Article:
Taneepanichskul et al[26] compared the effects of Implanon, a single-rod, etonogestrel-releasing contraceptive implant, with a nonmedicated IUD on lactation and infant growth (n = 80). Healthy lactating women chose either the contraceptive implant or the IUD for insertion 28 to 56 days postpartum. The data showed that etonogestrel had no effect on infant growth during the 3-year follow-up period of the study. The researchers concluded that Implanon appears to be a safe contraceptive option for breast-feeding women and their infants.[26]

Shaamash et al.[27] conducted a prospective, controlled, randomized trial (n = 320) comparing the levonorgestrel-20 µg intrauterine system Mirena (Bayer HealthCare Pharmaceuticals) with the copper T380A intrauterine device and their effect(s) on breastfeeding performance, as well as infant growth and development during the first year postpartum. No statistical differences were found between the two groups with regard to duration of breastfeeding, infant growth (i.e., weight, length, head circumference, mid-arm circumference, and skin fold thickness) or development (i.e., ability to pass the various developmental tests, such as reaching for a dangling object or visually locating a sound).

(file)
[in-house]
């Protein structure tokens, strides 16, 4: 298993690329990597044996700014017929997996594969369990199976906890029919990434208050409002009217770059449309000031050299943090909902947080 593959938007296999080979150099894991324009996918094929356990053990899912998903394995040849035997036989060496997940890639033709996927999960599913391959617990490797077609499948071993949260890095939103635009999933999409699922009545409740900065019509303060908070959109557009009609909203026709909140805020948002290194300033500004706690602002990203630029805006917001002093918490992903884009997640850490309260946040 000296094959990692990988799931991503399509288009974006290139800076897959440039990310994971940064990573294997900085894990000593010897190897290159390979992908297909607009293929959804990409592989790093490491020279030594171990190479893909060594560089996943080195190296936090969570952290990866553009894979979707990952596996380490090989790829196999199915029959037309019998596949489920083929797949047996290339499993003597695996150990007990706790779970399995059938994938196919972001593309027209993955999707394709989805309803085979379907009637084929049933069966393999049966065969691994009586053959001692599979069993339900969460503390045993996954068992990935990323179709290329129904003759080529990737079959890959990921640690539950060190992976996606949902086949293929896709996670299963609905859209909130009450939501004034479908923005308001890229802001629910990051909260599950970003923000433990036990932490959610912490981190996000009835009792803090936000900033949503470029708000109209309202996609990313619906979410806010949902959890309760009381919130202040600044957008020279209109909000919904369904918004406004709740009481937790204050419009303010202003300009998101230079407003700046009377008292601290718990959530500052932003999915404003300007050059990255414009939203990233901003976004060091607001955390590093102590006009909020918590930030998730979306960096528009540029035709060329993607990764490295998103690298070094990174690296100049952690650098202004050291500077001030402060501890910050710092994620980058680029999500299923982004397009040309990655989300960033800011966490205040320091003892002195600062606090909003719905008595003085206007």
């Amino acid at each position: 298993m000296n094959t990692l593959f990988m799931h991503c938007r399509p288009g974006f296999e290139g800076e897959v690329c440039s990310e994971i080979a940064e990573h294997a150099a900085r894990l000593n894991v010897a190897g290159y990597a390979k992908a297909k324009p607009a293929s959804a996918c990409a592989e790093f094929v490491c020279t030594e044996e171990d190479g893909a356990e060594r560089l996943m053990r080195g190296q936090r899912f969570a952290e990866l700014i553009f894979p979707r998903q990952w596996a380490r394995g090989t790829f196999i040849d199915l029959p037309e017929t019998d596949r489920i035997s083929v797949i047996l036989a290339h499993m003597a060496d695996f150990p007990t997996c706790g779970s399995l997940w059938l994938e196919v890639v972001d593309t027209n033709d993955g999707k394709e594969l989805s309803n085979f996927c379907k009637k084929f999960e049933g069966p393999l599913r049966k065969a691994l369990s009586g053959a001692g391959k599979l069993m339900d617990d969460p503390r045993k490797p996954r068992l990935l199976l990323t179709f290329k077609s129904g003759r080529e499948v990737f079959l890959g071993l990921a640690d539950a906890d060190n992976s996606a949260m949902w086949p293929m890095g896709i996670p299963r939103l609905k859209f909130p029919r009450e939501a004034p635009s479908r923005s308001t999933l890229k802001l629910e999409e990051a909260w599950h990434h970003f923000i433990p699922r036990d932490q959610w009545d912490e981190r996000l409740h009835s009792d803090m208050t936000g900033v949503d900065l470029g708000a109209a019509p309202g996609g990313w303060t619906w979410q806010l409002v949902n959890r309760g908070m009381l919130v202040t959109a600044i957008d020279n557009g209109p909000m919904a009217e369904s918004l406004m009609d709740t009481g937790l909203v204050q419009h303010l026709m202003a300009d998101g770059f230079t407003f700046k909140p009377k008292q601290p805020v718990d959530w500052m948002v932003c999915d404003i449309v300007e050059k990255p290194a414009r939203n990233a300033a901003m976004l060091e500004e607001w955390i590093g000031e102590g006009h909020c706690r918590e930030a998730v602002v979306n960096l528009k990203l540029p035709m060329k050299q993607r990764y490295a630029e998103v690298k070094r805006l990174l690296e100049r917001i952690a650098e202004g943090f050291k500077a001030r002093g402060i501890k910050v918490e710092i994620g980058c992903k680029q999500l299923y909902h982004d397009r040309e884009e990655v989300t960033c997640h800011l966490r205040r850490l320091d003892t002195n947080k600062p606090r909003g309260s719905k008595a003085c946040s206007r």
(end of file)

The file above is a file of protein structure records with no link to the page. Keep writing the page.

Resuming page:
Another study conducted at two public hospitals in Santiago, Chile, evaluated four methods of contraception: a progesterone vaginal ring (n = 187); progestin-only pills (n = 117); Norplant (Wyeth Pharmaceuticals, Madison, NJ) implants (n = 120); and copper T 380A IUDs (n = 122) in lactating women. The study examined contraceptive performance, duration of lactation, infant growth, duration of lactational amenorrhea, and menstrual patterns during the first year of use. All contraceptives were initiated at day 57 ± 3 postdelivery. All methods were highly effective, with only two pregnancies occurring among users of progestin-only pills during the first 6 months postpartum. The duration of lactation was similar in users of all the methods, as were measurements of infant growth. Women using the progesterone ring, progestin-only pills, and Norplant (Wyeth Pharmaceuticals) implants had a prolonged period of lactational amenorrhea; this was not seen with users of the copper T 380A IUD. Prolonged or frequent bleedings occurred infrequently with all the methods, and very few women discontinued their contraceptive method because of bleeding problems.[28] In response to these numerous studies, the WHO states that there is no restriction on the utilization of progestin-only methods of birth control in breastfeeding women initiated after 6 weeks postpartum.[11]